(CPC is right to worry about mysterious side effects. We should worry that much of the gender-based protection already allotted by tribunals was probably incorrect – by law – because definitions were twisted to maintain equity/fairness of law. This bill can fix that problem. And past decisions that protected individuals should be upheld in the interest of having equitable law. If this bill is disliked for other reasons, then I propose ‘sex’ be redefined in statute to include ‘gender’; As the marriage law fiasco of recent years attempted to narrow statutory rights, this would be an expansion of human rights.)

    [LEGISinfo for Bill C-389 links to all seven House debates (in the Hansard publication – a transcript of words spoken) and the associated committee work.]

  2. I read some of the major House speeches on C-389 delivered May 10, 2010 and found an interesting disconnect.

    Members who spoke against the bill raised two questions: is this already covered; and why are the two terms which use the word gender are not defined? Ms. Lois Brown (Newmarket—Aurora, CPC) went one step further and pointed out other jurisdictions which include definitions in their laws.

    Why not add definitions through an amendment or a new bill?

    I think the answer can be found in the contradiction within a June 8, 2010 speech which I’ll summarize as follows: Gender is already protected by Human Rights Tribunals; so the change is not necessary but symbolic; so we’ll question why this ‘minority group’ receives symbolic mention; and we, therefore, oppose the bill because we claim that the law should be precise, clear, and concise.

    However, common word meaning (e.g. dictionaries) must be used because definitions in statute use words which themselves have no definition in statute. If sex and gender are different words and the statute does not deem one to be a subset of the other in our law, then we are missing the precision and clarity for which Mr. Daniel Petit (Parliamentary Secretary to the Minister of Justice, CPC) calls.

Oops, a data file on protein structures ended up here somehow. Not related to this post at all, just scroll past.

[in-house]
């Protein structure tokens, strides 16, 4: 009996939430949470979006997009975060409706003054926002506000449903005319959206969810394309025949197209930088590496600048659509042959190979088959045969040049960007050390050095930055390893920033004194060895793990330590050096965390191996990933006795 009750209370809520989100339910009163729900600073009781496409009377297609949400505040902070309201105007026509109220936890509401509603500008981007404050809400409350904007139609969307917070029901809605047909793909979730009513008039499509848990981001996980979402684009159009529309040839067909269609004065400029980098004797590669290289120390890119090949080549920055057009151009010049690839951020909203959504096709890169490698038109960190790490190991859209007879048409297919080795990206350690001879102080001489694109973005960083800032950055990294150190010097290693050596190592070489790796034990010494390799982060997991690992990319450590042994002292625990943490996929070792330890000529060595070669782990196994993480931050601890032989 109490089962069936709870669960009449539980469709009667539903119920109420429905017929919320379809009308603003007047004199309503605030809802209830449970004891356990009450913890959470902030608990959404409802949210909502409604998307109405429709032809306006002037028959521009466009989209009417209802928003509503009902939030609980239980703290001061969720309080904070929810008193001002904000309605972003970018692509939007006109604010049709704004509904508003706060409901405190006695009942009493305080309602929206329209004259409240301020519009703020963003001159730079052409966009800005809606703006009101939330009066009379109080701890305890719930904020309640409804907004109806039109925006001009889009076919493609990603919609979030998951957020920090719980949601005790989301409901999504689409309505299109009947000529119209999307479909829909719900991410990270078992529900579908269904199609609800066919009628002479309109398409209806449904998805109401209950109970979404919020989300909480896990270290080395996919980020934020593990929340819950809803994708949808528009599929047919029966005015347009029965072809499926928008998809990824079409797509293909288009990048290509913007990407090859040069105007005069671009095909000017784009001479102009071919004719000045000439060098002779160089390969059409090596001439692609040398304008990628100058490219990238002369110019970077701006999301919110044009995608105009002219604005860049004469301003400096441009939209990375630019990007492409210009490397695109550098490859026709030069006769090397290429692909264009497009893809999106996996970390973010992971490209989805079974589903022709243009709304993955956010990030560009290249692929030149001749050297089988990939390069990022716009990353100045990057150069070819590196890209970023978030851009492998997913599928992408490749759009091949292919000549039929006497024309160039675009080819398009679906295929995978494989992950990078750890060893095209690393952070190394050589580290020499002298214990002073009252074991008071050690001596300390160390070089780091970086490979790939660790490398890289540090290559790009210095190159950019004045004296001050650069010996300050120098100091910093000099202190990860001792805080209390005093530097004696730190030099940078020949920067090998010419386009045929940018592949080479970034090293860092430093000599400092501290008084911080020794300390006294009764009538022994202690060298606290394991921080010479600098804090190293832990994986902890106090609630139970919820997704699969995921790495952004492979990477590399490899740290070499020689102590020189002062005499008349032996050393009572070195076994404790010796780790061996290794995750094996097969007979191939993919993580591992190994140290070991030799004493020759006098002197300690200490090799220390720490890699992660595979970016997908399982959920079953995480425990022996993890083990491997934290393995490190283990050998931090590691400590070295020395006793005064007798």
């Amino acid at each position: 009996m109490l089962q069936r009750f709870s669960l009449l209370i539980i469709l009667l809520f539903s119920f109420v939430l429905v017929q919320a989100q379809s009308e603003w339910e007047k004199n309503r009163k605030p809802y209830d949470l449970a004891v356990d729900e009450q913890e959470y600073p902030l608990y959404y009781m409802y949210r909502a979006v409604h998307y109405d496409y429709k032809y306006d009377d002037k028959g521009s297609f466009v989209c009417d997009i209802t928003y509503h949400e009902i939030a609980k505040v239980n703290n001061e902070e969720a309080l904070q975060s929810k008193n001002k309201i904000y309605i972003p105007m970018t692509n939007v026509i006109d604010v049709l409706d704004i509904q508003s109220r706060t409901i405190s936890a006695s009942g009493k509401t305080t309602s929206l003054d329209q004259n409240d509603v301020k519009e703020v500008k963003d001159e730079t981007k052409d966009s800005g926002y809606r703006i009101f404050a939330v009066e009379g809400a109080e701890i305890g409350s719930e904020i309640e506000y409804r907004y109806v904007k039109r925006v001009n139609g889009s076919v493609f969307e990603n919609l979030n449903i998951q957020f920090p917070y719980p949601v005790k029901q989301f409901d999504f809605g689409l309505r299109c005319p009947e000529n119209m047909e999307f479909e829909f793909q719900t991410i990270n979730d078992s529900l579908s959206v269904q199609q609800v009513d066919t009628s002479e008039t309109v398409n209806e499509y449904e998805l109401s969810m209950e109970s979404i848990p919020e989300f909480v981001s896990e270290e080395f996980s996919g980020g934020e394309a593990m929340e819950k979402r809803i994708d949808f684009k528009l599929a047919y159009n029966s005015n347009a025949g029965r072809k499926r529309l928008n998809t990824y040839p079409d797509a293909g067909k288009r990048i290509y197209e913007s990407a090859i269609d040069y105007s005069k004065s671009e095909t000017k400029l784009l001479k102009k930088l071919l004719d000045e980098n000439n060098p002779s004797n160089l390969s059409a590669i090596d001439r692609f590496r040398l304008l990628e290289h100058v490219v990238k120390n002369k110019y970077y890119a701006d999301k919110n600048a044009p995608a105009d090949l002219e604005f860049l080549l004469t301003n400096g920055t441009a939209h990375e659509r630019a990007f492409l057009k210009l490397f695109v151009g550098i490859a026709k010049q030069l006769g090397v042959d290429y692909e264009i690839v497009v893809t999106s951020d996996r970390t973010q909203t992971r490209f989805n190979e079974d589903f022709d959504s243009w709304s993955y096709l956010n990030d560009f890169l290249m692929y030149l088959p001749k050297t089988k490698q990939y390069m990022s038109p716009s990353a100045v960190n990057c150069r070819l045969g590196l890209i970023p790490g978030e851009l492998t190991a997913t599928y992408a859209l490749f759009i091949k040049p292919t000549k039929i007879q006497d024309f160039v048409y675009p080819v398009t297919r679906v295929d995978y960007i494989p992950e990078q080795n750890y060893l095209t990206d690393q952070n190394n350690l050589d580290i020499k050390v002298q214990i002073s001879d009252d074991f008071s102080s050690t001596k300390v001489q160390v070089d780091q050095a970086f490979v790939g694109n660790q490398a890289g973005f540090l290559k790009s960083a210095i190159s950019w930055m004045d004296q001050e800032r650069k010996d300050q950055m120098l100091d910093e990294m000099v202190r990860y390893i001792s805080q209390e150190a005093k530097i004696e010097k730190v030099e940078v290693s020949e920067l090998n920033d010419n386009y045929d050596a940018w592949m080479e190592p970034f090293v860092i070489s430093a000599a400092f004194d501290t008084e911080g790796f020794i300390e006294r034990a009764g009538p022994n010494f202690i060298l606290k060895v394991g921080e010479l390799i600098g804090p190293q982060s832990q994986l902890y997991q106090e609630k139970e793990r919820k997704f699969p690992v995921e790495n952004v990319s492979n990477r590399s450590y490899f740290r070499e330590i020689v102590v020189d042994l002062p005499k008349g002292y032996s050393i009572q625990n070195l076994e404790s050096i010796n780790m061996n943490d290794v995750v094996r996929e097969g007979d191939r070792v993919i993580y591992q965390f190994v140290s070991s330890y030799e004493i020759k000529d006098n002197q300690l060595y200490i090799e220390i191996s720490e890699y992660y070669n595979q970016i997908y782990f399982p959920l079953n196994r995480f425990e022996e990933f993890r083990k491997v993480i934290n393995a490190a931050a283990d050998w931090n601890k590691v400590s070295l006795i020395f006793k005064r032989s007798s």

Upon seeing that contradiction between what the law should be (i.e. clear & precise) and how the law is applied (i.e. my muddling the definitions of the available protected grounds) we understand the amendments in C-389 are necessary.

    (CPC is right to worry about mysterious side effects. We should worry that much of the gender-based protection already allotted by tribunals was probably incorrect – by law – because definitions were twisted to maintain equity/fairness of law. This bill can fix that problem. And past decisions that protected individuals should be upheld in the interest of having equitable law. If this bill is disliked for other reasons, then I propose ‘sex’ be redefined in statute to include ‘gender’; As the marriage law fiasco of recent years attempted to narrow statutory rights, this would be an expansion of human rights.)

    [LEGISinfo for Bill C-389 links to all seven House debates (in the Hansard publication – a transcript of words spoken) and the associated committee work.]

  3. […] As it was with the last debate, the MPs focused on the definition of the terms “gender identity” and “gender expression,” and some dispelled myths about the proposed changes. The Bill is not yet Canadian law, it still has to pass the Senate. Dented Blue Mercedes has an excellent summary of this reading and passing of Bill C-389 and Feminist Philosophers has a brief discussion of the Bill here. […]